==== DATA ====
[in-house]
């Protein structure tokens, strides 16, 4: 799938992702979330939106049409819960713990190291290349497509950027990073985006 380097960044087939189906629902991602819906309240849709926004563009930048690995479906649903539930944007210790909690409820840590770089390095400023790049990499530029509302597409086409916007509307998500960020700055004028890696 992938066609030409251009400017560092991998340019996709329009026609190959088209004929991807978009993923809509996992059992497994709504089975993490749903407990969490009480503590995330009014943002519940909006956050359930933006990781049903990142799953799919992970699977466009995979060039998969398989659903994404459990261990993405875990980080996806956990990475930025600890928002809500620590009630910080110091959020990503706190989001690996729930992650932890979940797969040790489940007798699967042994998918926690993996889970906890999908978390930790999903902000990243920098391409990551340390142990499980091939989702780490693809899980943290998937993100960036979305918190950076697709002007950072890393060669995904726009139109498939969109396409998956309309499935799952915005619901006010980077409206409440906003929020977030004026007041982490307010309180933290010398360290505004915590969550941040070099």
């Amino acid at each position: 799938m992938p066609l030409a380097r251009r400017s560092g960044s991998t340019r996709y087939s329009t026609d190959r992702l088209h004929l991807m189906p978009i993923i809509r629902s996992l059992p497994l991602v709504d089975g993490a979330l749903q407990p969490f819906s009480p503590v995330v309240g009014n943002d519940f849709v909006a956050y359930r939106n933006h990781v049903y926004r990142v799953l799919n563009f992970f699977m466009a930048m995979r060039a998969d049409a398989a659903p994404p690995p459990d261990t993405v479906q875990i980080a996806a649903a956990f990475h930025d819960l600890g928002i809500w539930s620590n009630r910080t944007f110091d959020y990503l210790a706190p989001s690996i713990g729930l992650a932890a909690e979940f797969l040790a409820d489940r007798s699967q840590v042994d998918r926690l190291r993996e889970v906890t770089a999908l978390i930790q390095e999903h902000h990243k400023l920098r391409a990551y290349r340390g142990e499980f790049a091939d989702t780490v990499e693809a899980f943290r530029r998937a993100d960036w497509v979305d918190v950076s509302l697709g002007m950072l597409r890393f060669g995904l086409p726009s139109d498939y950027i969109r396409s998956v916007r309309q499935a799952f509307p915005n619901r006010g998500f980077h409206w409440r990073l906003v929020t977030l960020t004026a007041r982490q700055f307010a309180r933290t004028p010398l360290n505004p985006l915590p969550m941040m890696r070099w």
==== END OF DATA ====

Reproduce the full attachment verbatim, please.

[in-house]
């Protein structure tokens, strides 16, 4: 799938992702979330939106049409819960713990190291290349497509950027990073985006 380097960044087939189906629902991602819906309240849709926004563009930048690995479906649903539930944007210790909690409820840590770089390095400023790049990499530029509302597409086409916007509307998500960020700055004028890696 992938066609030409251009400017560092991998340019996709329009026609190959088209004929991807978009993923809509996992059992497994709504089975993490749903407990969490009480503590995330009014943002519940909006956050359930933006990781049903990142799953799919992970699977466009995979060039998969398989659903994404459990261990993405875990980080996806956990990475930025600890928002809500620590009630910080110091959020990503706190989001690996729930992650932890979940797969040790489940007798699967042994998918926690993996889970906890999908978390930790999903902000990243920098391409990551340390142990499980091939989702780490693809899980943290998937993100960036979305918190950076697709002007950072890393060669995904726009139109498939969109396409998956309309499935799952915005619901006010980077409206409440906003929020977030004026007041982490307010309180933290010398360290505004915590969550941040070099």
């Amino acid at each position: 799938m992938p066609l030409a380097r251009r400017s560092g960044s991998t340019r996709y087939s329009t026609d190959r992702l088209h004929l991807m189906p978009i993923i809509r629902s996992l059992p497994l991602v709504d089975g993490a979330l749903q407990p969490f819906s009480p503590v995330v309240g009014n943002d519940f849709v909006a956050y359930r939106n933006h990781v049903y926004r990142v799953l799919n563009f992970f699977m466009a930048m995979r060039a998969d049409a398989a659903p994404p690995p459990d261990t993405v479906q875990i980080a996806a649903a956990f990475h930025d819960l600890g928002i809500w539930s620590n009630r910080t944007f110091d959020y990503l210790a706190p989001s690996i713990g729930l992650a932890a909690e979940f797969l040790a409820d489940r007798s699967q840590v042994d998918r926690l190291r993996e889970v906890t770089a999908l978390i930790q390095e999903h902000h990243k400023l920098r391409a990551y290349r340390g142990e499980f790049a091939d989702t780490v990499e693809a899980f943290r530029r998937a993100d960036w497509v979305d918190v950076s509302l697709g002007m950072l597409r890393f060669g995904l086409p726009s139109d498939y950027i969109r396409s998956v916007r309309q499935a799952f509307p915005n619901r006010g998500f980077h409206w409440r990073l906003v929020t977030l960020t004026a007041r982490q700055f307010a309180r933290t004028p010398l360290n505004p985006l915590p969550m941040m890696r070099w």